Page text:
The American Federation of State, County and Municipal Employees is now the biggest outside spender of the 2010 elections, thanks to an 11th-hour effort to boost Democrats that has vaulted the public-sector union ahead of the U.S. Chamber of Commerce, the AFL-CIO and a flock of new Republican groups in campaign spending.(from online.wsj.com)
AFSCME, the public-employees union, has vaulted ahead of the U.S. Chamber of Commerce to become the largest campaign spender of 2010. Jerry Seib discusses how that could boost the Democrats? Plus, Neil King on the Republican wave sweeping Indiana.
The 1.6 million-member AFSCME is spending a total of $87.5 million on the elections after tapping into a $16 million emergency account to help fortify the Democrats' hold on Congress. Last week, AFSCME dug deeper, taking out a $2 million loan to fund its push. The group is spending money on television advertisements, phone calls, campaign mailings and other political efforts, helped by a Supreme Court decision that loosened restrictions on campaign spending.
"We're the big dog," said Larry Scanlon, the head of AFSCME's political operations. "But we don't like to brag."
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US President Barack Obama said he had no objection to Venezuela developing nuclear power for civilian energy purposes, days after Caracas and Moscow signed a landmark deal.(from yahoo.com)
"We have no incentive nor interest in increasing friction between Venezuela and the US, but we do think Venezuela needs to act responsibly," Obama told Spanish media at the White House.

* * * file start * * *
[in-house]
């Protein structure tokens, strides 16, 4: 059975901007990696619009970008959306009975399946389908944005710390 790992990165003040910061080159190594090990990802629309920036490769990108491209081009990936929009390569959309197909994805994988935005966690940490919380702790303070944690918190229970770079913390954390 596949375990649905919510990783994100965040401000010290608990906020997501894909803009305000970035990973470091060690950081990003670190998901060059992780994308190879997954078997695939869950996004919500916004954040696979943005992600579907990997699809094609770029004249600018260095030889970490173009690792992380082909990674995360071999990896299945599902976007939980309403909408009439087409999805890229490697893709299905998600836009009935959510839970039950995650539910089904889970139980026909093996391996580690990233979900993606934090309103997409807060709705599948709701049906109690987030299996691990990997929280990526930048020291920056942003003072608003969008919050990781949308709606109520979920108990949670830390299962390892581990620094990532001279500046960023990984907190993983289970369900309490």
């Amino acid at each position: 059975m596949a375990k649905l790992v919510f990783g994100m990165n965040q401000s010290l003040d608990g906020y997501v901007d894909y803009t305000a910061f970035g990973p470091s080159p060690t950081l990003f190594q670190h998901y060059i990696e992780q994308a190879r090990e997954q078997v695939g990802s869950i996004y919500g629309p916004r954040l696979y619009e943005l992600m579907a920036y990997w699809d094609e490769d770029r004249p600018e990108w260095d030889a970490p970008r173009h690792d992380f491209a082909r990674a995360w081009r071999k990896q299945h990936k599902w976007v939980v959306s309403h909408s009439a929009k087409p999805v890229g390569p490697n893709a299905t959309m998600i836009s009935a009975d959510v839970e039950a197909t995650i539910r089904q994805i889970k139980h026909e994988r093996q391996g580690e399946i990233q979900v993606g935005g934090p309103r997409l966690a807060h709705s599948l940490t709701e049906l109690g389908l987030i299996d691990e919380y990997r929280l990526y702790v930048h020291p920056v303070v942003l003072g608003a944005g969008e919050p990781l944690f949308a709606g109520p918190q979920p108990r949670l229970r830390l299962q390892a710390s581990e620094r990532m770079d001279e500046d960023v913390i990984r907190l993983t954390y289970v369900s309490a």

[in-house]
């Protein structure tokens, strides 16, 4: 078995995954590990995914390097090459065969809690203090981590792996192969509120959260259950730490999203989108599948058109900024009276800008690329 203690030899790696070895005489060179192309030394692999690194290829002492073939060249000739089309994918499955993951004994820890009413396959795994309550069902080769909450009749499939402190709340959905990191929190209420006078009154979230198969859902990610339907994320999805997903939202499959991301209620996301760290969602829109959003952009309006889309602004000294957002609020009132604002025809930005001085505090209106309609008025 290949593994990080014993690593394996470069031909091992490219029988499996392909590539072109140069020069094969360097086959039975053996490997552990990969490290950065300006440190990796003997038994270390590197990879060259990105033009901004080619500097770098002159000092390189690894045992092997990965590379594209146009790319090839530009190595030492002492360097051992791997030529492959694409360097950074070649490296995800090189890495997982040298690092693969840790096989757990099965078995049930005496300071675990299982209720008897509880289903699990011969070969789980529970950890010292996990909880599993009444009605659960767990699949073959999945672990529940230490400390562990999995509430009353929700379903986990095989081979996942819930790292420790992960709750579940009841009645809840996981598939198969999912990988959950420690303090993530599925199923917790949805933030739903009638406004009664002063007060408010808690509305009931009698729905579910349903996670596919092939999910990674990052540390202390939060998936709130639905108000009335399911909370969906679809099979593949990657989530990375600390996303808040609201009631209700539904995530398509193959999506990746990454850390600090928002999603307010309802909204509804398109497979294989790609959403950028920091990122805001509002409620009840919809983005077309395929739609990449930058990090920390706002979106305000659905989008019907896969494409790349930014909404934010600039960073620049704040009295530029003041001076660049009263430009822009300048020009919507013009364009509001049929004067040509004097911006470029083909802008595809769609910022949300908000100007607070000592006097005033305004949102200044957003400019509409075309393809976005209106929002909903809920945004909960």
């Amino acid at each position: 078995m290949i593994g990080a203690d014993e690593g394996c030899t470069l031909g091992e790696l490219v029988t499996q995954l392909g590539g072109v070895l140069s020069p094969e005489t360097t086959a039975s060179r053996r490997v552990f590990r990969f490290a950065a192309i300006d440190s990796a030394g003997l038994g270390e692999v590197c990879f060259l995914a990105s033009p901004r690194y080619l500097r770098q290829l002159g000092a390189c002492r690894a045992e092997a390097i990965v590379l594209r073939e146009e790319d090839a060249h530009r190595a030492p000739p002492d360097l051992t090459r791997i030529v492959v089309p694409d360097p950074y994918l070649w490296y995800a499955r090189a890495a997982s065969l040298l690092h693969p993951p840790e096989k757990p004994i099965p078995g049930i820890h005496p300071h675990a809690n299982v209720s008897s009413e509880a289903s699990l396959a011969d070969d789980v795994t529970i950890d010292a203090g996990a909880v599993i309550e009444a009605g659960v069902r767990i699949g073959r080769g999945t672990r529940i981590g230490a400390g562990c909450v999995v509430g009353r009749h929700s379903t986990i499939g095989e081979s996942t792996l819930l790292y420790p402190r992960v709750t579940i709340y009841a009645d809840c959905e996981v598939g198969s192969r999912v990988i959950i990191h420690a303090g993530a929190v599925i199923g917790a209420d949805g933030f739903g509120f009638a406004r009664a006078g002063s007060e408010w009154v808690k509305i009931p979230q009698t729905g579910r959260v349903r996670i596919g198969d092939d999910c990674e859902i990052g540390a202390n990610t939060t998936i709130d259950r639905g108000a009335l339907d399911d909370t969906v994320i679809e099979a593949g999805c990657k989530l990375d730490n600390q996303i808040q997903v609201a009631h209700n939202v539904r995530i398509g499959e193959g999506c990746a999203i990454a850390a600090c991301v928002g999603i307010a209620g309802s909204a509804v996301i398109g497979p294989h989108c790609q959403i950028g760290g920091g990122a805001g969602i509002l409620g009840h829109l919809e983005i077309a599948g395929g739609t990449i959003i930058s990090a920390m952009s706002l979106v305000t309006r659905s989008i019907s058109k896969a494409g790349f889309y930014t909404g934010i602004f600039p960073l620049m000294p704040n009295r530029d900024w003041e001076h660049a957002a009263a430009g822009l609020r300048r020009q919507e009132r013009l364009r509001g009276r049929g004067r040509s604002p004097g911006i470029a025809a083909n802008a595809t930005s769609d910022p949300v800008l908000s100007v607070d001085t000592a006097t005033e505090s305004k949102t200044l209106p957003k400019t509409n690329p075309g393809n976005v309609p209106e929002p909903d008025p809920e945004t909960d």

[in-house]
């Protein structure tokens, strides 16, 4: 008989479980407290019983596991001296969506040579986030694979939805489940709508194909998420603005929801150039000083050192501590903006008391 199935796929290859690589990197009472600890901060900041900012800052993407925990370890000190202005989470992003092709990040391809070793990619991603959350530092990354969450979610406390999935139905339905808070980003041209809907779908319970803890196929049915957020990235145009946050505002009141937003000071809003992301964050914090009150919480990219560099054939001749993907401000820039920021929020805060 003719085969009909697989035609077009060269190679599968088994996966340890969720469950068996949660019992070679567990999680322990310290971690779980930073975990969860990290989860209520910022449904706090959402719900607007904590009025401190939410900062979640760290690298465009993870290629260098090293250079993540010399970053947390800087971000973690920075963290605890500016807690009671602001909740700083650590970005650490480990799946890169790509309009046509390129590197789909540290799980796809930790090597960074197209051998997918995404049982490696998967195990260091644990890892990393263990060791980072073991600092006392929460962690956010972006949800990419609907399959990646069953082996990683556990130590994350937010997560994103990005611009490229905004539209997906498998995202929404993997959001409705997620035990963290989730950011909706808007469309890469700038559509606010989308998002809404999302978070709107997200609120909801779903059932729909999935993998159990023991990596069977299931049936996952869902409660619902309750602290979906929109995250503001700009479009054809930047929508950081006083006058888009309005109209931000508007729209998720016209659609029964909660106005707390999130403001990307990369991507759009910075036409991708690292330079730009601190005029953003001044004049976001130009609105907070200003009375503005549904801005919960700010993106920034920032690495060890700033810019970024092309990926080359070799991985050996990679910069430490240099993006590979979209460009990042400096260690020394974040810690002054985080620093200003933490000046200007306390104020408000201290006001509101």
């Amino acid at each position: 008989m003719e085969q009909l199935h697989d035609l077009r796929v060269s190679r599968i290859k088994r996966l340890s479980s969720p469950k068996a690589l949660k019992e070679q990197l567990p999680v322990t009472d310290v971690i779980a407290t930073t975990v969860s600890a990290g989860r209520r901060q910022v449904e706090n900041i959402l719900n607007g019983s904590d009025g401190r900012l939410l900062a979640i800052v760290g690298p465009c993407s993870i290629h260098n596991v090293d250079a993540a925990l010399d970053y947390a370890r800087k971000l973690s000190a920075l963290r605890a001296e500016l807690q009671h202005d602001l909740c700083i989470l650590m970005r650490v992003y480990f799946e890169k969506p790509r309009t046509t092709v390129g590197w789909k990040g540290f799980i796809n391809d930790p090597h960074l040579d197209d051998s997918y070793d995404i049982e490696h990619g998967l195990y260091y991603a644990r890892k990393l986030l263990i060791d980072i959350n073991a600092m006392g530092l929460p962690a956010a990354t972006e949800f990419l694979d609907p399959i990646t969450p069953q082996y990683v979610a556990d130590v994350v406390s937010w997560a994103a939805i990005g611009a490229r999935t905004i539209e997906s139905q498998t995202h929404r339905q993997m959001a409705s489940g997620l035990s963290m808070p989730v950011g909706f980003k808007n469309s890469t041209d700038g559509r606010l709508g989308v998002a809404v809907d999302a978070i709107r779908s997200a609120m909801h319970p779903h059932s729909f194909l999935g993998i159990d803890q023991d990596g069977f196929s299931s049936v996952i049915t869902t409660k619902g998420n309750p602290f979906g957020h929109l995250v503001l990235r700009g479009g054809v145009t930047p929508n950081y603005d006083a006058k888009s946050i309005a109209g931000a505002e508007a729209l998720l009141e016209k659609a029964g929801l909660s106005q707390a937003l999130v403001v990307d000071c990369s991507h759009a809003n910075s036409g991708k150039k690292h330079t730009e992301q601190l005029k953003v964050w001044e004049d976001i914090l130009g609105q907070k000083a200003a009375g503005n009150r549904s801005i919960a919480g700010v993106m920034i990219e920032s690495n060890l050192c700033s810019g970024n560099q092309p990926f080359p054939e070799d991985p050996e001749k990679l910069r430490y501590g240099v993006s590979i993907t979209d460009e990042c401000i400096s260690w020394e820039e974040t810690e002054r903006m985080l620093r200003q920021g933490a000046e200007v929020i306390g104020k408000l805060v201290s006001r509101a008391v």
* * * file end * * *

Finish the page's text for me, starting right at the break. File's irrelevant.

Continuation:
"Our attitude is that Venezuela has rights to peacefully develop nuclear power," he said, adding that as a signatory of the nuclear non-proliferation treaty it must also meet its obligations not to weaponize those systems.
Venezuelan President Hugo Chávez clinched a deal in Moscow on Friday that will see Russia build and operate the first nuclear power plant in his country.
Closer ties between Moscow and Caracas -- Chávez has bought more than four billion dollars of weapons from Russia and promised to give it greater access to Venezuelan oil fields -- are being closely watched in Washington.
In an apparent reference to the United States, Russian President Dmitry Medvedev acknowledged that the move to build the nuclear research facility could concern some countries.
"I do not know if anyone is going to shudder at this. The president (Chávez) said there are going to be states that have different emotions about this. But I wanted to say our intentions are clean and honest."
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